The Academy of Motion Picture Arts and Sciences has been put on notice by the U.S. Department of Justice (DOJ) over potential rule changes that could block Netflix Inc. and other streaming services at the Oscars.
Makan Delrahim, DOJ antitrust division chief, sent a warning letter dated March 21 to Academy Chief Executive Dawn Hudson, according to a report by Variety. In the letter, Mr. Delrahim said that changing the Academy’s rules to exclude Netflix and others is likely to violate competition law and raise antitrust issues.
“In the event that the Academy — an association that includes multiple competitors in its membership — establishes certain eligibility requirements for the Oscars that eliminate competition without procompetitive justification, such conduct may raise antitrust concerns,” the letter said.
A spokesperson of the Academy confirmed told Variety in an email statement: “We’ve received a letter from the Department of Justice and have responded accordingly. The Academy’s Board of Governors will meet on April 23 for its annual awards rules meeting, where all branches submit possible updates for consideration.”
Hollywood heavyweights such as legendary director Steven Spielberg have explicitly criticized Netflix for failing to debut its award-worthy films on traditional theaters. Mr. Spielberg argues that Netflix’s original films should not contend the Oscar awards, and that they will always be “TV movies.”
The 72-year-old director is said to be pushing for significant rule change at the Academy to ensure that films made by Netflix and other streaming services conform to traditional protocols and release windows en route to Oscar nominations. However, it is unclear whether or not Netflix would welcome requirements that force it to air movies exclusively in theaters for a certain period of time in order to qualify for the Oscars.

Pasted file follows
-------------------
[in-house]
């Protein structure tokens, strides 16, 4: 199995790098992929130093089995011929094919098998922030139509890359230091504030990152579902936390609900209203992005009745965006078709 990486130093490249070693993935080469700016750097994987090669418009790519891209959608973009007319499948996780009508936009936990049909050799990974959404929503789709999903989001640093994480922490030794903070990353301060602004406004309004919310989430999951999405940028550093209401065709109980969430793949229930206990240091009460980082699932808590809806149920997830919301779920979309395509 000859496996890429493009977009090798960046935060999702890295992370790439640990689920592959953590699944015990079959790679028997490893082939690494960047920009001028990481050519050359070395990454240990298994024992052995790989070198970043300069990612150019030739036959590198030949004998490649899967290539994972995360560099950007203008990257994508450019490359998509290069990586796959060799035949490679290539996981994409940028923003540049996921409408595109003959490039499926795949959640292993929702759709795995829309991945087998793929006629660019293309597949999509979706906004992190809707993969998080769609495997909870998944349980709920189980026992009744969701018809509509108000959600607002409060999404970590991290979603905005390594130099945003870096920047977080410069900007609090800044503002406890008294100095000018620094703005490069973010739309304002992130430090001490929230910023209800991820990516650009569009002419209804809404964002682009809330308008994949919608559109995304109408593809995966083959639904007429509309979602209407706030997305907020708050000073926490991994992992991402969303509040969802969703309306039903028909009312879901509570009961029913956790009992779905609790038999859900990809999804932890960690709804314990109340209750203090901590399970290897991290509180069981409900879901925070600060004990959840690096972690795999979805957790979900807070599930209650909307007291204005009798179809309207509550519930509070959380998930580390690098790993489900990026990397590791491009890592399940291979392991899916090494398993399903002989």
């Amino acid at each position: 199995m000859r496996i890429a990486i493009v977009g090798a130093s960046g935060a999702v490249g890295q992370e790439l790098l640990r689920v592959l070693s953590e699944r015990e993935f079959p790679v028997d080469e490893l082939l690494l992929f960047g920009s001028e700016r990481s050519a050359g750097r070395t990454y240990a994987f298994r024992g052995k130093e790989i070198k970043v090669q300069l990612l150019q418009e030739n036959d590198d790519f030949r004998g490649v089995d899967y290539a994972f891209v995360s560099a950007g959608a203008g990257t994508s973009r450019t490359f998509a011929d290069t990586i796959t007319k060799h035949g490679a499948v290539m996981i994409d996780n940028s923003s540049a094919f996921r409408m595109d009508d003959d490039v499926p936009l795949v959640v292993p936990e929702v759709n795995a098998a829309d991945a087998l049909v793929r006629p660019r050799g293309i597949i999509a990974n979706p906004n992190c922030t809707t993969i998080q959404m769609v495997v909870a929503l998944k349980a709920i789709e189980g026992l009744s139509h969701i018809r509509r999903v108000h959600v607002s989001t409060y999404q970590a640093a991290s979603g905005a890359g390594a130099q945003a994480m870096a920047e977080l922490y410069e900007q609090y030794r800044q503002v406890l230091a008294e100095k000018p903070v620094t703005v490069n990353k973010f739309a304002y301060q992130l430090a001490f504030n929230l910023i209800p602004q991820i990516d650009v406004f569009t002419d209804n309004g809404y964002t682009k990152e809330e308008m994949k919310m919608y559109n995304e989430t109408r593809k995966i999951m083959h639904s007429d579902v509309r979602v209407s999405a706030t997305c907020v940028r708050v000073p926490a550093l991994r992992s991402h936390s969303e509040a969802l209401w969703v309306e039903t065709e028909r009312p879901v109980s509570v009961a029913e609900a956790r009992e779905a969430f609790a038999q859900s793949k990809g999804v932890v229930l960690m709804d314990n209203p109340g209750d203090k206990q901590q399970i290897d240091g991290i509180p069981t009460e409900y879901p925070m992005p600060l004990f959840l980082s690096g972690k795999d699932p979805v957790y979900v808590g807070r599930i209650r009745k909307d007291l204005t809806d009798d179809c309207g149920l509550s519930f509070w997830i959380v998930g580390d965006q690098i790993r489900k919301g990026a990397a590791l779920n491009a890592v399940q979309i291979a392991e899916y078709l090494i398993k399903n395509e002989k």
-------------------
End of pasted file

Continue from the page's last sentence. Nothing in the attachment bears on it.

Netflix critics say the streaming giant only opens up its movies to US moviegoers for a short period of time and in a small number of cinemas purely to be nominated for Oscar awards. The company took home four Oscar awards earlier this year for Alfonso Cuarón’s masterpiece Roma, and Period. End of Sentence, a 26-minute documentary film.
Prior to the Oscars, Netflix played three of its prestige films (including Roma) in select cinemas in the US and overseas for three weeks before paying subscribers got a chance to stream them online.
Netflix, Inc. Profile
Netflix’s primary business is a streaming video on demand service now available in almost every country worldwide except China. Netflix delivers original and third-party digital video content to PCs, Internet-connected TVs, and consumer electronic devices, including tablets, video game consoles, Apple TV, Roku, and Chromecast.
In 2011, Netflix introduced DVD-only plans and separated the combined streaming and DVD plans, making it necessary for subscribers who want both to have separate plans.